Crimes against potentiality are crimes against humanity.

Hanzi Freinacht is a political philosopher, historian and sociologist, author of ‘The Listening Society’, ‘Nordic Ideology’ and the upcoming books ‘The 6 Hidden Patterns of History’ and ‘Outcompeting Capitalism’. Much of his time is spent alone in the Swiss Alps. You can follow Hanzi on his facebook profile here, and you can speed up the process of new metamodern content reaching the world by making a donation to Hanzi here.

[i]. From Neil Strauss’ The Game: Penetrating the Secret Society of Pickup Artists, 2005: chapter 2.

By the way—I don’t mean to equate conservatives with pickup artists or vice versa. I am just looking for the general “let’s keep it real” sentiment, which they both share.

[ii]. Santesson, P. “Vem vågar prata?” [“Who dares to speak?”], Demoskop, September 14th 2015.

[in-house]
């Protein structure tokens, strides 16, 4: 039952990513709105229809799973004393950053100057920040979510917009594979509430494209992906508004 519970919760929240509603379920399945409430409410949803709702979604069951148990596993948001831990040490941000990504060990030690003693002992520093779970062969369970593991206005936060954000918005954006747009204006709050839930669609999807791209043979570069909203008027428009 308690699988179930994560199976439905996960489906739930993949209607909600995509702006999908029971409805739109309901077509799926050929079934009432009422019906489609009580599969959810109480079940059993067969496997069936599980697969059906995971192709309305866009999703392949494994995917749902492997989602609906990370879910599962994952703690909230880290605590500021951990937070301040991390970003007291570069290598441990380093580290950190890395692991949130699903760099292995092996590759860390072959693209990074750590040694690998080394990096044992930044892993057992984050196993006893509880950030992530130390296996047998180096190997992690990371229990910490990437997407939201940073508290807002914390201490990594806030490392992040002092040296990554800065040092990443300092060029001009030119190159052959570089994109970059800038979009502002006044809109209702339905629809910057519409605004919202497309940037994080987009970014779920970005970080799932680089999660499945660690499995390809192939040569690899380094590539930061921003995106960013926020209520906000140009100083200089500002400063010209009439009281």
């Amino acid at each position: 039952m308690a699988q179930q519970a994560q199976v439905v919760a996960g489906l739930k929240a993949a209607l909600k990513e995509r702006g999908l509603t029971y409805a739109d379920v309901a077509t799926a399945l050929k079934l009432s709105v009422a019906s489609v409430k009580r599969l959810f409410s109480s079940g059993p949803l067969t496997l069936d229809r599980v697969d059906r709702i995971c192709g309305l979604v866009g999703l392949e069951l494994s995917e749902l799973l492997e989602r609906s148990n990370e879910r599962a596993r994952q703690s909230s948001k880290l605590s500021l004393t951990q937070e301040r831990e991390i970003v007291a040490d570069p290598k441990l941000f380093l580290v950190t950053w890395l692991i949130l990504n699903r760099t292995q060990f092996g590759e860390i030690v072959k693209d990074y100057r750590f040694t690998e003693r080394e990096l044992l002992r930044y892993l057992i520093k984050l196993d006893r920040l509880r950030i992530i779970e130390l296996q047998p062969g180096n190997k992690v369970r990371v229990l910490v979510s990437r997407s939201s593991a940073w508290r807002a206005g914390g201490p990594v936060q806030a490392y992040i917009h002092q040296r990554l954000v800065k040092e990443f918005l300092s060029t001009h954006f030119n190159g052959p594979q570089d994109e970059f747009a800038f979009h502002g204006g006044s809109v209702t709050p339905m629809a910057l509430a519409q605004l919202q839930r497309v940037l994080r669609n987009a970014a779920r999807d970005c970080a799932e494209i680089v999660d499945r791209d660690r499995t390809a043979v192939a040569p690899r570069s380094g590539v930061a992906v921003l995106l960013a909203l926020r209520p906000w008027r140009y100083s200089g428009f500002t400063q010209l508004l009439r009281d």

[iii]. Ekins, E. “The State of Free Speech and Tolerance in America”. Cato Institute Survey Reports, October 31st 2017.

[iv]. These concepts, excuses, justifications, hedgings and accounts are discussed in social-psychological research and the discipline called “eth­no­meth­odology”.

See Scott, M. B., Lyman, S. M., 1968: Accounts. American Sociological Review, Vol. 33, No. 1: 46-62.

See also: Buttny, R., 1993. Social Accountability in Communication. London: Sage.